"If you write FOR a particular market or FOR a particular editor you will often miss the mark. But if you write because your fingers have danced across the keyboard, because a character has tapped you on the shoulder, because a story has settled in your heart, then even if you never sell it you have done the work you were meant to do. And sometime, dear readers, real magic happens." Jane Yolen

8/27/10

Frank's Epistle To The Legend: Friday Fiction

Fiction Friday,button,karlene


Welcome to my contribution to Fiction Friday, hosted this week by Catrina Bradley at A Work In Progress! Make sure that you  link up with your own fiction at her lovely blog. Or, if you just want to read some great fiction (ALWAYS great in my opinion!),  check out the links there.
I grew up in a house full of boys, with a "tomboy" mom. In other words, if I wanted to EVER watch TV, I had to pick a sport to follow. Well, that sport, for me, was baseball. I'll admit I've lost my passion for it, especially since my husband isn't really a sports fan. But I still keep my eye on MLB here and there, and if the Dodgers are playing ANYONE, I want them to win. (Kinda getting that way about the Tigers too - kinda)

I wrote this piece for the "Sports or Fitness" challenge at FaithWriters. I had more fun researching this piece than any other one I did for FW. It came together in a very special, and surprising, way. Hope you enjoy it!

FRANK'S EPISTLE TO THE LEGEND
By Joanne Sher

4341 State Street
Detroit, Michigan, 48226
Friday, October 8, 1965

Mr. Sandy Koufax
Dodger Stadium
1000 Elysian Park Avenue
Los Angeles, California, 90012


Dear Mr. Koufax,

My name is Frank, and I am 12 years old and in the eighth grade. My English teacher said I need to write a letter to someone I admire, but I probably would have written to you eventually anyway.

I’ve been playing baseball (little league and stuff) since I was in first grade, and I love it. You are one of my
favorite baseball players of all time. I try to pitch just like you do, and I even have your rookie card. I was listening on the radio when you pitched that perfect game against the Cubs last month. It was amazing. I would love to see you pitch in person some day, but since I live in Detroit and the Tigers don’t play the Dodgers, I doubt it will happen. I sure hope so, though.

One of these days, I’m going to be a major league pitcher, just like you. I practice my pitching, fielding and batting all the time, and I’m playing every chance I get. I’m not as good as you are, but I may be some day! Do you have any advice for me? I’d love to be able to pitch a curveball like you can.

My dad told me how you were supposed to start the first game of the World Series against the Twins Wednesday, and you didn’t because it was a big Jewish holiday. Drysdale really did a lousy job for you, and I hate to say you didn’t do much better in game two yesterday. I hope you aren’t taking offense – I know we all have bad days. I just wonder if you wish you hadn’t celebrated that holiday. I think my dad told me you weren’t supposed to eat at all on that holiday. Maybe that’s why you weren’t pitching so well for game two.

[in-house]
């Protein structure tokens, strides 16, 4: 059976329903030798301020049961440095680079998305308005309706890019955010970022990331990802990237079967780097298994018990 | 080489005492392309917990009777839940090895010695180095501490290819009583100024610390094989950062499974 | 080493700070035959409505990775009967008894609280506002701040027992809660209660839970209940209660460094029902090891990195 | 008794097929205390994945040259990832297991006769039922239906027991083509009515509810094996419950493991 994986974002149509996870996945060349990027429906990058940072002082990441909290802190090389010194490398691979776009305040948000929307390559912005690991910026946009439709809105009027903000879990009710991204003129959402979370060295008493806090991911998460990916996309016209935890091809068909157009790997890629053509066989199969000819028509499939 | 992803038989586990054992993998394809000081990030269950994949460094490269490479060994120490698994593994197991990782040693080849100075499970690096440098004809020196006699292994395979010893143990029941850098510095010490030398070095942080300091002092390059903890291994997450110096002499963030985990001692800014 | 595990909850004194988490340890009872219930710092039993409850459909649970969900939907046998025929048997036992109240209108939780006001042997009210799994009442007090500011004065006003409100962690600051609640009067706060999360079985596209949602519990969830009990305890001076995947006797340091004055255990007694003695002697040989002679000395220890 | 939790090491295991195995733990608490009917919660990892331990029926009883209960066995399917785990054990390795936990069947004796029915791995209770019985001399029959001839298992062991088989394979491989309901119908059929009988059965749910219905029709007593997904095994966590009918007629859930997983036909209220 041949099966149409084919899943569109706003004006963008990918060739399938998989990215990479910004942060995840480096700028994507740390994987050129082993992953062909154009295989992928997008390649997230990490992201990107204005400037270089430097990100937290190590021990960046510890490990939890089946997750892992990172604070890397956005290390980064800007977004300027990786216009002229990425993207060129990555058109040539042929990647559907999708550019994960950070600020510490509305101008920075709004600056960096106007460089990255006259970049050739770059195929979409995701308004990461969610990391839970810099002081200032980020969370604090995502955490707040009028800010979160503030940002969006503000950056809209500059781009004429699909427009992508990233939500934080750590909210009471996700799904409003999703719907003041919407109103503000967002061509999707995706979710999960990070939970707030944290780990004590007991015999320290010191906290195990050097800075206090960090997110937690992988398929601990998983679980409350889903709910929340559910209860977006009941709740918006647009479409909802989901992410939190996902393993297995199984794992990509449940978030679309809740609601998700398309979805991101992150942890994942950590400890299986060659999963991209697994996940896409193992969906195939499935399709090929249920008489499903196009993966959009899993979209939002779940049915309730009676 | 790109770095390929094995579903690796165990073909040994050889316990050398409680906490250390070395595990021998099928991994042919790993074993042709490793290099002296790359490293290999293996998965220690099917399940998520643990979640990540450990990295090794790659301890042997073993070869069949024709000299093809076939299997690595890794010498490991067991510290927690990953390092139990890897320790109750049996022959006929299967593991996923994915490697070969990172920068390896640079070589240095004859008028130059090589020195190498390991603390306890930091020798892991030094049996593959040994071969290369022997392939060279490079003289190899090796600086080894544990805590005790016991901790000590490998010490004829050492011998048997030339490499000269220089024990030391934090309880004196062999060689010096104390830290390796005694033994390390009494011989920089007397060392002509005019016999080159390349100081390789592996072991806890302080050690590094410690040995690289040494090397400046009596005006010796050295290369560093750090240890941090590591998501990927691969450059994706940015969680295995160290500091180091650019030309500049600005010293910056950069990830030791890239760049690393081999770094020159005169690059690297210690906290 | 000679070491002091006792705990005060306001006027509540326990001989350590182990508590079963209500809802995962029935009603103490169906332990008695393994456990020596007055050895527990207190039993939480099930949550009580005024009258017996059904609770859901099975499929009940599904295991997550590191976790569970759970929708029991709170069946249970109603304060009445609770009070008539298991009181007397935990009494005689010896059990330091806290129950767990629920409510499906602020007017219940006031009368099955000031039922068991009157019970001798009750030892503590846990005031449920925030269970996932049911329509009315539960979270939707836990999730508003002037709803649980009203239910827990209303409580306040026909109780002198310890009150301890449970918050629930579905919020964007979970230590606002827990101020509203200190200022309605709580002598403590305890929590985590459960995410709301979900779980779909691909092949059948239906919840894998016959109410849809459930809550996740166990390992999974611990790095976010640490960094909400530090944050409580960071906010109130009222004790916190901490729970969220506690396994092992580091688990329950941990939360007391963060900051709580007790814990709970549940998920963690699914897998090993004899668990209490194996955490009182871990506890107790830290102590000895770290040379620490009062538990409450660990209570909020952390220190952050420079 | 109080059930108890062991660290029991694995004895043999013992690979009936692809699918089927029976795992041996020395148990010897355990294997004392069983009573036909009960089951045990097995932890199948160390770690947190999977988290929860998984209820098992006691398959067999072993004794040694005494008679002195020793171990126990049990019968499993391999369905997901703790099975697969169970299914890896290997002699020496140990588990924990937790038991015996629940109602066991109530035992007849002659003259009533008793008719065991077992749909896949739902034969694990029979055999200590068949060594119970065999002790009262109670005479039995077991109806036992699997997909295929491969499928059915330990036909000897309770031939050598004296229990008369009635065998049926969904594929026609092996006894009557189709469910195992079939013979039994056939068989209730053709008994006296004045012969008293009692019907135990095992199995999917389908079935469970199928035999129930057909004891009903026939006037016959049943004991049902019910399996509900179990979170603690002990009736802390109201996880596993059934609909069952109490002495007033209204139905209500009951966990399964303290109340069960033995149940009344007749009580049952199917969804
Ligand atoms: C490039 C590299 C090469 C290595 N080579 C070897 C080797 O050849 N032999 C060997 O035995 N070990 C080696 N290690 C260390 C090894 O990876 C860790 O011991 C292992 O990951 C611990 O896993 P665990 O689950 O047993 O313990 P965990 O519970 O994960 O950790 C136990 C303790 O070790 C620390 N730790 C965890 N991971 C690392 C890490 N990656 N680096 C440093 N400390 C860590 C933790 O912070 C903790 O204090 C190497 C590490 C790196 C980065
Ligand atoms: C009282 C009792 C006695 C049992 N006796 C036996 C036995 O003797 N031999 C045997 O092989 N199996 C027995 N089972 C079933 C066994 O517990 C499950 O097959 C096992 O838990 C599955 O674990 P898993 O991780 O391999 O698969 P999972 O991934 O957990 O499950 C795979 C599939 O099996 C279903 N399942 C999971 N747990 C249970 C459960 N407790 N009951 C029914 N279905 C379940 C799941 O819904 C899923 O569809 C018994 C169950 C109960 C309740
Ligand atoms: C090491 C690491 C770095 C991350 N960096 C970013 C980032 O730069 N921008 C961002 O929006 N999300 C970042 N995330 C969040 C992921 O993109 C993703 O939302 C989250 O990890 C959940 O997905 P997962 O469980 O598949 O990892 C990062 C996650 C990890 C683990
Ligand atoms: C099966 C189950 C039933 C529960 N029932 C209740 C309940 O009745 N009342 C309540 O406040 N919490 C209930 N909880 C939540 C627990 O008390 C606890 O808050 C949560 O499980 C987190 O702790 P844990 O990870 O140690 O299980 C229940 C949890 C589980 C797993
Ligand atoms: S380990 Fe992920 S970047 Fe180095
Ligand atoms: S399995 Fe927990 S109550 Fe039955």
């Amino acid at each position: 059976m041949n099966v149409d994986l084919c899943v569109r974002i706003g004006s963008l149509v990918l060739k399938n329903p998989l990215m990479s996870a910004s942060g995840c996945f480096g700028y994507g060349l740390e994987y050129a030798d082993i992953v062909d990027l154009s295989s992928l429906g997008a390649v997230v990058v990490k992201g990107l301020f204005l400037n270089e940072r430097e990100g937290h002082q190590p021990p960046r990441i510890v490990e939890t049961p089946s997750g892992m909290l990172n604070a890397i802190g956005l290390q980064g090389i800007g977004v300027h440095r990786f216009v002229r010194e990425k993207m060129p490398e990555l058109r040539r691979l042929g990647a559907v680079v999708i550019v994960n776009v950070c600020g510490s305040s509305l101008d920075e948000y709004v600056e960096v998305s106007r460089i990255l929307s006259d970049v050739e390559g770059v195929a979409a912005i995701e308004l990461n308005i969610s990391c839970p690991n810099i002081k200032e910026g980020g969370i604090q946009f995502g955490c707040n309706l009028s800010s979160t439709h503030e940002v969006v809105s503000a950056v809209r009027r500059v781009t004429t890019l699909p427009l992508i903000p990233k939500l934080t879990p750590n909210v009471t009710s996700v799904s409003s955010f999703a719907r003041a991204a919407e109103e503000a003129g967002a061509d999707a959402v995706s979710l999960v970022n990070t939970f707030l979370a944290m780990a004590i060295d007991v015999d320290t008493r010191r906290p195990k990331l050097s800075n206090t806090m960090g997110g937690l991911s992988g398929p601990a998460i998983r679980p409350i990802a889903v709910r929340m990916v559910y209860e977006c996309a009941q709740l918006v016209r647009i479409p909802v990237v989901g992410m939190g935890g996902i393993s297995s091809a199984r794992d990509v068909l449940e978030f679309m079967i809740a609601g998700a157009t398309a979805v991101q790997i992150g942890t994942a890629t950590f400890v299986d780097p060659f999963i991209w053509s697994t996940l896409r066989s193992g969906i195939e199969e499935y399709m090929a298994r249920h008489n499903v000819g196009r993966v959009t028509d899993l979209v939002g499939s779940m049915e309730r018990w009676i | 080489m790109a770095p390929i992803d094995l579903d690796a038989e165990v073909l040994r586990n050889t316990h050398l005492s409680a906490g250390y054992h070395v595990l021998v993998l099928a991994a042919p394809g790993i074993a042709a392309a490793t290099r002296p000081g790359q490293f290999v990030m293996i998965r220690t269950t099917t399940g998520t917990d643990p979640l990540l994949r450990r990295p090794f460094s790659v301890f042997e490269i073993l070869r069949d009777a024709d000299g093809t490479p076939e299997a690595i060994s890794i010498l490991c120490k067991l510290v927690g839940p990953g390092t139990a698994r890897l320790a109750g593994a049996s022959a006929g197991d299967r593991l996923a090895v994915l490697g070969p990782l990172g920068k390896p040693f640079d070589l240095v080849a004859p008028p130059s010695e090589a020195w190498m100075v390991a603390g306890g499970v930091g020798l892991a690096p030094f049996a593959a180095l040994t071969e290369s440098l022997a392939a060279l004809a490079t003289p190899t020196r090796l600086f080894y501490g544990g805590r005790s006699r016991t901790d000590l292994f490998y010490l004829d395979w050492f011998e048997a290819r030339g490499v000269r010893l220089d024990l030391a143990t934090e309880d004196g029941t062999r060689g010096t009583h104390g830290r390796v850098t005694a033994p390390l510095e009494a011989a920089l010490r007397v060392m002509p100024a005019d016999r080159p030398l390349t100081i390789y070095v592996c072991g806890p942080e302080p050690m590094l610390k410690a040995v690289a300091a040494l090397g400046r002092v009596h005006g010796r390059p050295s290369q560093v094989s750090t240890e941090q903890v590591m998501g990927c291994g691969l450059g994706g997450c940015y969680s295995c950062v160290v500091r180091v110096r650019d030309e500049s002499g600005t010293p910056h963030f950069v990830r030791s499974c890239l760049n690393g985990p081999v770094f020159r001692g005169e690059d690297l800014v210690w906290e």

I don’t think I’d ever let a holiday – even a big one – stop me from playing in the World Series. Of course, I’m not really religious. I guess I’m a Christian. I believe in God and all, and we go to church sometimes. I’m also gonna be going to Detroit Catholic Central High School next year. They have a great baseball program.

I wanted to say that it surprised me when I heard you weren’t going to play because of that holiday. I’m not sure I care about anything as much as I care about baseball. I guess it’s neat that being Jewish is so important to you. Believing in God sure isn’t for me.

Anyhow, I guess you guys are on your way to Dodger Stadium for game three right now, as I’m writing this! I sure hope the Dodgers win the World Series. Like I said, I’m a huge fan, and the Dodgers are my favorite national league team. I’ll be watching on TV, especially since game three is on Saturday and I won’t have to worry about school or anything.

I hope you don’t get too much grief for missing that game.

Sincerely,
Frank Tanana, age 12

**
Author’s note: The interaction between these two men is fictional, but the men, and many of the details, are real.

Sandy Koufax and the Dodgers ended up winning the 1965 World Series. Koufax won two of the three games he pitched in the seven game series and was named MVP. He is still applauded by the Jewish community to this day for not playing in that World Series game, which fell on Yom Kippur, the holiest day on the Jewish calendar.

Frank Tanana was drafted by the California Angels in 1971 and pitched in the majors for 20 years (1973-1993), mostly for the Angels and the Detroit Tigers. His “claims to fame” were striking out 17 batters in one game in 1975 and becoming a Christian halfway through his major league career and ministering to the players. He and his wife live in the Detroit area and are involved in several Christian ministries to professional athletes.


Thanks for reading! Be sure to stop by Cat's blog for more great fiction.


Paving Rough Roads With God's Presence

2 comments:

  1. I didn't know all that! Interesting!

    ReplyDelete
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    ReplyDelete

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